Friday’s announcement that the White Sox are bringing Tim Anderson to the major leagues creates mixed feelings of excitement and fear.
But it’s the fear part I can’t seem to get past right now.
Anderson’ ascension to the majors is the most important move the White Sox will make this season. Not necessarily for the present of the franchise — despite this being a win-now move — but for the future. In a system barren of any positional talent, a common predicament dating back to the Bill Clinton administration, Anderson stands alone. He’s the only guy within a mile of being a major league contributor, let alone a star.
But he’s not important because he’s the only one. He’s a legit prospect, ranked in the Top 50 on most prospect lists — No. 19 on BP’s Top 101. He’s the most highly regarded White Sox positional prospect since Gordon Beckham.
Maybe that’s the reason for the fear. By now, we all know the list of White Sox prospect flame-outs, but Beckham was the most recent and most high profile. It seems just yesterday he was getting Chase Utley comps while putting together a .270/.347/.460 line during his debut half-season in 2009.
But comparing Anderson to Beckham, or any prospect of White Sox past, is unfair. Not all prospects are created equal. Beckham had 344 minor league plate appearances total before the White Sox called him up, and only 28 at Triple-A. Anderson has been in the system since 2013 and has 1,471 plate appearances to his name. Not all prospects are created equal.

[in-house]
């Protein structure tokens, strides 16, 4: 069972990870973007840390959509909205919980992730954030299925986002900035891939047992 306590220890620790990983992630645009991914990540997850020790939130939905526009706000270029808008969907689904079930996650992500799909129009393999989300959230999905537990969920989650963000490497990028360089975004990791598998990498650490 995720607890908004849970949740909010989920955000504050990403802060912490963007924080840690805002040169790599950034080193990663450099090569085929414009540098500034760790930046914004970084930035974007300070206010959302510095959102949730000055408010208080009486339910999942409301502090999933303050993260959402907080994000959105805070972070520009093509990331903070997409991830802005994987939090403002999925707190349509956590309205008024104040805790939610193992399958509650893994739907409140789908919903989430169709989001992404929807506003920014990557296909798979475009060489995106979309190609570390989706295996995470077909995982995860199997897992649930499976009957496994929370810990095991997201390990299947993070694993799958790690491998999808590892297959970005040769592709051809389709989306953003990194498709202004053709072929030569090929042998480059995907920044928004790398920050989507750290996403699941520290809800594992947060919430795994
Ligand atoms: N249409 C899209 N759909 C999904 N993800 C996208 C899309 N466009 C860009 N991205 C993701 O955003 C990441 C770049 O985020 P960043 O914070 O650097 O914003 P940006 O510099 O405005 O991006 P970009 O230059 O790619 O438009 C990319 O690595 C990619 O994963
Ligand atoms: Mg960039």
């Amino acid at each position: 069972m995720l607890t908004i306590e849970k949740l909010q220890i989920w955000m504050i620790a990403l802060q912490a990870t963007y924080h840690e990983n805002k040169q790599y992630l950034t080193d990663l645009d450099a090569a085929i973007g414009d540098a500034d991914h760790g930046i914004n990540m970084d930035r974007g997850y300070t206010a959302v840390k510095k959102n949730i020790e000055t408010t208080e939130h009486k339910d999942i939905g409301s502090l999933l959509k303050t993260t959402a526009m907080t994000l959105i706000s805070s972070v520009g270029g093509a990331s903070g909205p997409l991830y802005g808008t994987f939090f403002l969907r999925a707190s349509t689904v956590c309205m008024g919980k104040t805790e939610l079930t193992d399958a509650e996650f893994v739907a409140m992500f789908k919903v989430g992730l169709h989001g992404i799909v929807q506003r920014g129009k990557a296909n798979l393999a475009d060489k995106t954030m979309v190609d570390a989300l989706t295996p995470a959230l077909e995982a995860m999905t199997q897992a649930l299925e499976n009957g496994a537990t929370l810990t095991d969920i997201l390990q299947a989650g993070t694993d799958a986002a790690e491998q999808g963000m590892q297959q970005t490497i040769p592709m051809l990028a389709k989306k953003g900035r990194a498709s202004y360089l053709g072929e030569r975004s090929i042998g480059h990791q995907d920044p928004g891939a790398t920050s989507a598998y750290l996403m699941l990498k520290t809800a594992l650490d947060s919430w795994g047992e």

It may be hyperbolic to say Anderson failing would set the organization back exponentially, but right now it really feels apt. The White Sox don’t spend on free agents in a significant way, and aside from the recently drafted Zack Collins, nobody else moves the needle, so being able to reverse their trend of failure with positional prospects is essential if the White Sox want to become a consistently great organization. You know, one that doesn’t have to plug holes with veteran castoffs.
Anderson is the first significant positional prospect to come to the majors in seven years. He’s the most important position player in the organization, and him being able to lock down a position for the next several years — whether it’s shortstop or center field — would go a long way toward reversing that trend.
I didn’t think it’d come this soon. I thought he’d spend the entire season at Triple-A Charlotte, but 256 plate appearances will have to be enough. The White Sox have a hole to fill and they believe Anderson is ready. They’ve been wrong before. They can’t be wrong again.
Simply put, Anderson has to pay off. The White Sox cannot afford for him to not.
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